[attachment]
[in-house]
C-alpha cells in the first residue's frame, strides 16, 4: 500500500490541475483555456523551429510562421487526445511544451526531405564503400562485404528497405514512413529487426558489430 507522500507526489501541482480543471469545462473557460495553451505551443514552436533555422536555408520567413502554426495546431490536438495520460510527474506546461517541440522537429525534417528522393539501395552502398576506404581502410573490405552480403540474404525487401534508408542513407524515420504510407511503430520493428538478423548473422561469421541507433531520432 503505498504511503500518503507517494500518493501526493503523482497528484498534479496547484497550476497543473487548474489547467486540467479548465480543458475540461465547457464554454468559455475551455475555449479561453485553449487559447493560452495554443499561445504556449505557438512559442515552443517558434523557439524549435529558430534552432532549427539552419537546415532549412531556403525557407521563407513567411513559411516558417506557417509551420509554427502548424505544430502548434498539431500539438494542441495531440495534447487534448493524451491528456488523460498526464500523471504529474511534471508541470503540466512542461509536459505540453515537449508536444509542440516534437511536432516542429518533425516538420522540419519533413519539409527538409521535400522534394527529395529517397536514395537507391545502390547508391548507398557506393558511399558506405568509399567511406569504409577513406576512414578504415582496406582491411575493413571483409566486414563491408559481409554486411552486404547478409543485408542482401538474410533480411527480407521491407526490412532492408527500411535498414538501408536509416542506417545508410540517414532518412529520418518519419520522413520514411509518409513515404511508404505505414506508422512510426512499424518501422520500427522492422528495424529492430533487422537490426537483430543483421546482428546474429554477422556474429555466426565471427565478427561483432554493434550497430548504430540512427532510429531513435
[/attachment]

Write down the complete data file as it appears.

[in-house]
C-alpha cells in the first residue's frame, strides 16, 4: 500500500490541475483555456523551429510562421487526445511544451526531405564503400562485404528497405514512413529487426558489430 507522500507526489501541482480543471469545462473557460495553451505551443514552436533555422536555408520567413502554426495546431490536438495520460510527474506546461517541440522537429525534417528522393539501395552502398576506404581502410573490405552480403540474404525487401534508408542513407524515420504510407511503430520493428538478423548473422561469421541507433531520432 503505498504511503500518503507517494500518493501526493503523482497528484498534479496547484497550476497543473487548474489547467486540467479548465480543458475540461465547457464554454468559455475551455475555449479561453485553449487559447493560452495554443499561445504556449505557438512559442515552443517558434523557439524549435529558430534552432532549427539552419537546415532549412531556403525557407521563407513567411513559411516558417506557417509551420509554427502548424505544430502548434498539431500539438494542441495531440495534447487534448493524451491528456488523460498526464500523471504529474511534471508541470503540466512542461509536459505540453515537449508536444509542440516534437511536432516542429518533425516538420522540419519533413519539409527538409521535400522534394527529395529517397536514395537507391545502390547508391548507398557506393558511399558506405568509399567511406569504409577513406576512414578504415582496406582491411575493413571483409566486414563491408559481409554486411552486404547478409543485408542482401538474410533480411527480407521491407526490412532492408527500411535498414538501408536509416542506417545508410540517414532518412529520418518519419520522413520514411509518409513515404511508404505505414506508422512510426512499424518501422520500427522492422528495424529492430533487422537490426537483430543483421546482428546474429554477422556474429555466426565471427565478427561483432554493434550497430548504430540512427532510429531513435